B.C. government not saying if Home Owner Grant qualifications will change
Current threshold is $1.2M, but assessed values of homes will rise by over 30% in many areas
For many Lower Mainland homeowners, whether the Home Owner Grant changes next year is a $570 question.
B.C. Assessment sent out notices to 90,000 homeowners earlier this month, warning them their property values would be rising sharply compared to others in their area, and that they should expect increases of 30 to 50 per cent for many single family homes.
However, it's still unknown whether the threshold for the Home Owner Grant will be raised from $1.2 million.
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"A lot of the communities and the people in the communities are somewhat concerned. So we thought we would get something off to the minister, and see if there's some way he can review this situation," said Delta Mayor Lois Jackson, who has contacted Finance Minister Mike De Jong.
The grant allows homeowners to reduce their property taxes up to $570, or $770 if it's in an urban or rural area, if the assessed value of their principal residence is under $1.2 million, subject to qualifications.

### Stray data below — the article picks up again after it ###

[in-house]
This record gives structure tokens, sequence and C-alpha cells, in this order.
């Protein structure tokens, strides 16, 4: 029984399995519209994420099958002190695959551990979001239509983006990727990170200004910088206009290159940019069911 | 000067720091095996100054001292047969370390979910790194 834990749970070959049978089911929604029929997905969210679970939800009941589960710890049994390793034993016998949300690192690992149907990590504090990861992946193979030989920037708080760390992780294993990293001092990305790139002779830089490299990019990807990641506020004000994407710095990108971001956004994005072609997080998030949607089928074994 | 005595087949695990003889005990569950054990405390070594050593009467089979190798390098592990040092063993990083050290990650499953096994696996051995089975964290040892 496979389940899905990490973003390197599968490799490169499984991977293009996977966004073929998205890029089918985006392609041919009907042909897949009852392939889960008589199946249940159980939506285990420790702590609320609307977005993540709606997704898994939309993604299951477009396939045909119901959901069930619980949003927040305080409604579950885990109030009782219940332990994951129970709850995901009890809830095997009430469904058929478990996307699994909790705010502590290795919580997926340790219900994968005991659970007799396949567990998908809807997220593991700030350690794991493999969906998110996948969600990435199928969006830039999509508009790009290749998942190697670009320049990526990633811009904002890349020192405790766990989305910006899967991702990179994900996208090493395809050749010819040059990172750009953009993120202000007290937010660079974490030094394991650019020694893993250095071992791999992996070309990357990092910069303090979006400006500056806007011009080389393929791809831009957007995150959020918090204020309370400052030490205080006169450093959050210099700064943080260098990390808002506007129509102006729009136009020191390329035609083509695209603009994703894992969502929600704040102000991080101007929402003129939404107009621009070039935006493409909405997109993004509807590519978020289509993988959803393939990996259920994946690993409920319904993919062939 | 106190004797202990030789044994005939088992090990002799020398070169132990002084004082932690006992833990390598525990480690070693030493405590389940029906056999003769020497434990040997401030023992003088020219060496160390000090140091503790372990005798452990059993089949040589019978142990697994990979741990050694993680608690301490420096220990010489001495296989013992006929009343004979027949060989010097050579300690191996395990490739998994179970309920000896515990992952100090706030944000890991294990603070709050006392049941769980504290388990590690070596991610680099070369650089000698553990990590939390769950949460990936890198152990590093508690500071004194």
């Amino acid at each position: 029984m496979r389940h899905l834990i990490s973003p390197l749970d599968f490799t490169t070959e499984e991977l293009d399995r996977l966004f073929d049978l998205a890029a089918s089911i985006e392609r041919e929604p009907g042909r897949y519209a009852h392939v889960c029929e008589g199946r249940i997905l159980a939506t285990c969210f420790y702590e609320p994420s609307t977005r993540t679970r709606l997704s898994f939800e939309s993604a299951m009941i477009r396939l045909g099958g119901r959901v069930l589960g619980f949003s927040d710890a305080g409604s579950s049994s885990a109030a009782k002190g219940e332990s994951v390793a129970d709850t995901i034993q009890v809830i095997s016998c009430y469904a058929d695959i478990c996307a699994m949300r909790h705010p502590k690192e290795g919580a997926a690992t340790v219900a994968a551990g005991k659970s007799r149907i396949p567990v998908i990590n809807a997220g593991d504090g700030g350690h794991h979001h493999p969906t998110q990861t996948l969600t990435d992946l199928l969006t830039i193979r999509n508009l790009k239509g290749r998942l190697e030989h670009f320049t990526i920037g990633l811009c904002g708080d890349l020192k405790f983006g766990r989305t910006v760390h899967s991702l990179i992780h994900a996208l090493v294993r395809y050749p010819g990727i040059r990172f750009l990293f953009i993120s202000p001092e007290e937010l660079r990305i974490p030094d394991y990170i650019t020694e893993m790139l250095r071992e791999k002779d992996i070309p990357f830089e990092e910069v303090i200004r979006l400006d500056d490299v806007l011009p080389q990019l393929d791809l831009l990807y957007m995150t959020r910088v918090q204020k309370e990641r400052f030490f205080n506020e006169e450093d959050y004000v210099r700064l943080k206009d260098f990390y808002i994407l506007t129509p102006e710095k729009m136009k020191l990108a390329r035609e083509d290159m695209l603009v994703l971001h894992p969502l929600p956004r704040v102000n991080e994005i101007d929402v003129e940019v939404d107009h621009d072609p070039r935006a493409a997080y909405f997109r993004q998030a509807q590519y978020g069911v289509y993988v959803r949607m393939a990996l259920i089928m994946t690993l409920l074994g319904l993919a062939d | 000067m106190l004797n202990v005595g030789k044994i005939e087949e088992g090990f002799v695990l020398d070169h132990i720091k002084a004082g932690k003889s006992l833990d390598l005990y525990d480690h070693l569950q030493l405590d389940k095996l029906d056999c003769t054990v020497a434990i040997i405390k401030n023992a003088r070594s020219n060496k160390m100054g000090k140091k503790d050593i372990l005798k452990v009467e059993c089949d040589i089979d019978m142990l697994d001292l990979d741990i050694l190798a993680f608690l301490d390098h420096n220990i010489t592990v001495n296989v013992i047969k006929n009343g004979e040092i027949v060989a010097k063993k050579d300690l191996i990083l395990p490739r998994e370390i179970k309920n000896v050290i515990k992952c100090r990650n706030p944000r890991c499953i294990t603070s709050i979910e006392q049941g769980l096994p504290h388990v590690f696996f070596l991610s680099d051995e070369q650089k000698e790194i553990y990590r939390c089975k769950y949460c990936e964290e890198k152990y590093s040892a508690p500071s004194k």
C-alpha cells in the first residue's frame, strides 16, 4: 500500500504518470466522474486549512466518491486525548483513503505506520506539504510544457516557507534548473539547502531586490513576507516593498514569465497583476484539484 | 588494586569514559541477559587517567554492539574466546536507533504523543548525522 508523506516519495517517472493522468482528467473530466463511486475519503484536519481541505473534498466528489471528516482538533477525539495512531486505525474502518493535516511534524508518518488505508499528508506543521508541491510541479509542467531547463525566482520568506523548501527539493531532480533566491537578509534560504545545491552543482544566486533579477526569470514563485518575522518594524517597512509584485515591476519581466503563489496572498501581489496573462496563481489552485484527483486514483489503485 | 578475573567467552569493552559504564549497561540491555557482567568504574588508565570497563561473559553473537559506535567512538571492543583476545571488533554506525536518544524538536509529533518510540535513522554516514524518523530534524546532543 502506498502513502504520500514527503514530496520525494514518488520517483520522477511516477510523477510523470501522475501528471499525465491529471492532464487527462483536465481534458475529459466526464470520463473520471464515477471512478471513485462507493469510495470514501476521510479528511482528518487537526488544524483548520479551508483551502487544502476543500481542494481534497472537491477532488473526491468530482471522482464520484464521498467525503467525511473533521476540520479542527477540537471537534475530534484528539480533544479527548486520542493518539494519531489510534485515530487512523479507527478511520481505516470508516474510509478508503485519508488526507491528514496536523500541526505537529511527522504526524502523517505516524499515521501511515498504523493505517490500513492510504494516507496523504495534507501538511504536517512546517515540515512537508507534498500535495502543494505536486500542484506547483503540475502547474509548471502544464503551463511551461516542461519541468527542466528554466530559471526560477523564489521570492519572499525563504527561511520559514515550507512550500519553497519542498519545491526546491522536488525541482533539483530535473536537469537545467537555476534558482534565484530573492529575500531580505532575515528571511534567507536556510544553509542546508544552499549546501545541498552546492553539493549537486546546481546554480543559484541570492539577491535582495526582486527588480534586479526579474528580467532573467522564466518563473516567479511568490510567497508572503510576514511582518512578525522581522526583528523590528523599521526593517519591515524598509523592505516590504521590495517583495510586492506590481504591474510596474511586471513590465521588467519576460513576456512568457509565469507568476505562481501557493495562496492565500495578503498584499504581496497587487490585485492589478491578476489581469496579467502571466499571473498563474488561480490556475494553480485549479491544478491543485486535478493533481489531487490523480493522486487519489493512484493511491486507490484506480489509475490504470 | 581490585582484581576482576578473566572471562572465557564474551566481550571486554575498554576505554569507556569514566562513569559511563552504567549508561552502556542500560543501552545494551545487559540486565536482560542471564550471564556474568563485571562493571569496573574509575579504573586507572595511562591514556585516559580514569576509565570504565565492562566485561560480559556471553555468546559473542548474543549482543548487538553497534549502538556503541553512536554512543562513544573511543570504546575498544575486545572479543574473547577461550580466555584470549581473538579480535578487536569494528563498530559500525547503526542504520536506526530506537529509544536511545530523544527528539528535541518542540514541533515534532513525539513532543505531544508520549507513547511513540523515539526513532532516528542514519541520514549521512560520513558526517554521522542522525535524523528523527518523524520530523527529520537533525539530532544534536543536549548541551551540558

But the assessed value of many homes in Metro Vancouver will likely rise above that in January— including in Tsawwassen, Delta's wealthiest neighbourhood, where the benchmark price of a detached home is now $1.22 million, up 23.1 per cent in the past 12 months.
Government announced the 2016 hike in January
In 2012, de Jong set the threshold for the grant at $1.285 million, making about 95.5 per cent of homeowners eligible for the full amount of the grant.
He then cut it to $1.1 million in 2014 in order to help the province balance its budget., but raised it to $1.2 million on Jan. 5, 2016, a day after full assessment figures for the year were released.
In a statement, the Ministry of Finance said it was reviewing the program as part of its annual budget process.
"We won't speculate as to what the outcome of this analysis and the minister's decision about the threshold will be," a spokesperson wrote.
However, UBC accounting professor Kin Lo believes the government is likely to raise it.
"Being in an election year, and the province running a surplus, the chances are a bit higher, given those two factors," he said.
"Given the circumstances, it's higher than otherwise that they will look at moving this up."
Homeowners must apply for the grant each year to be eligible. More details are on the government's website.